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Revision of "Balaena" belgica reveals a new right whale species, the possible ancestry of the northern right whale, Eubalaena glacialis, and the ages of divergence for the living right whale species
Bisconti, M.; Lambert, O.; Bosselaers, M. (2017). Revision of "Balaena" belgica reveals a new right whale species, the possible ancestry of the northern right whale, Eubalaena glacialis, and the ages of divergence for the living right whale species. PeerJ 5: e3464. https://hdl.handle.net/10.7717/peerj.3464
In: PeerJ. PeerJ: Corte Madera & London. ISSN 2167-8359, more
Peer reviewed article  

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Keywords
    Balaenidae [WoRMS]; Cetacea [WoRMS]; Eubalaena ianitrix; Mysticeti Flower, 1864 [WoRMS]
    Marine
Author keywords
    Cetacea; Balaenidae; Eubalaena ianitrix; Mysticeti; Phylogeny; Pliocene

Authors  Top 
  • Bisconti, M.
  • Lambert, O., more
  • Bosselaers, M., more

Abstract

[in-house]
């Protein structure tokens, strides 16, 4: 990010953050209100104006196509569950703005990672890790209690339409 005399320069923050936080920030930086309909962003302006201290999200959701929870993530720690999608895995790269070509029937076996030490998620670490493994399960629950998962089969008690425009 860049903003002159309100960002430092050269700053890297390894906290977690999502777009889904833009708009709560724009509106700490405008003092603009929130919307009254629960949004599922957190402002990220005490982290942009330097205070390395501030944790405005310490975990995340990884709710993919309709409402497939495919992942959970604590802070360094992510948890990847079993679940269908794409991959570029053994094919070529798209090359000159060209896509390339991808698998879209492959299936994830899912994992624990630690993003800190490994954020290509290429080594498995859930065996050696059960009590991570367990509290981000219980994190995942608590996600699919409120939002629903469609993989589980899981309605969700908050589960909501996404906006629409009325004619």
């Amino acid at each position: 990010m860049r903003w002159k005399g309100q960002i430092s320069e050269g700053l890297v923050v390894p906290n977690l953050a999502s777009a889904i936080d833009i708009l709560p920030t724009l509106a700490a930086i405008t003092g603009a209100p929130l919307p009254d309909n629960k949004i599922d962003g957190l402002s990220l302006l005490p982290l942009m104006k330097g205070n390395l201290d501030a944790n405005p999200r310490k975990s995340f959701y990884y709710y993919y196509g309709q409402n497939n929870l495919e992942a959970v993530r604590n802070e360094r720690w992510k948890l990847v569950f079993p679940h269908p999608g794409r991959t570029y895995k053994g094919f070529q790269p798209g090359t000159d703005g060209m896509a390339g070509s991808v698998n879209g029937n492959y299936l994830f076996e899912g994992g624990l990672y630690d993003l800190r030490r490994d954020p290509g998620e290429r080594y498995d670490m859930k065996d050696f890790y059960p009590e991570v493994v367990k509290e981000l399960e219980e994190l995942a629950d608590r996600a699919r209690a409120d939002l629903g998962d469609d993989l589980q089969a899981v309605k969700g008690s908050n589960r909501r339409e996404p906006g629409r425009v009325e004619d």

In 1941, Abel established Balaena belgica based on a series of fused cervical vertebrae and citing other cranial fragments from the late Neogene of the Antwerp harbor (northern Belgium). Later, Plisnier-Ladame & Quinet (1969) added a neurocranium and other skeletal remains from the same area to this species. Recently, the neurocranium was re-assigned to the genus Eubalaena thanks to newer phylogenetic analyses. Here, a new description is provided of materials previously assigned to “Balaenabelgica together with taxonomic revisions. Our work suggests that the cervical complex originally designated as the type of “Balaenabelgica is too poorly preserved to be used as such and is assigned to Balaenidae gen. et sp. indet., thus making “Balaenabelgica a nomen dubium. In addition to the neurocranium, the other remains consist in a fragment of maxilla assigned to Balaenidae gen. et sp. indet. and in a humerus assigned to Eubalaena sp. Discovered in the Kruisschans Sands Member of the Lillo Formation (3.2–2.8 Ma, Piacenzian, Late Pliocene), the neurocranium is designated as the holotype of the new species Eubalaena ianitrix. Our phylogenetic analysis supports a sister-group relationship of Eubalaena ianitrix and Eubalaena glacialis, and helps constraining the ages of origin for balaenid clades. Ecological and phylogenetic data suggest that Eubalaena ianitrix may represent the direct ancestor of Eubalaena glacialis, the latter having evolved through phyletic transformation including body size increase during the temperature decline of the Late Pliocene.

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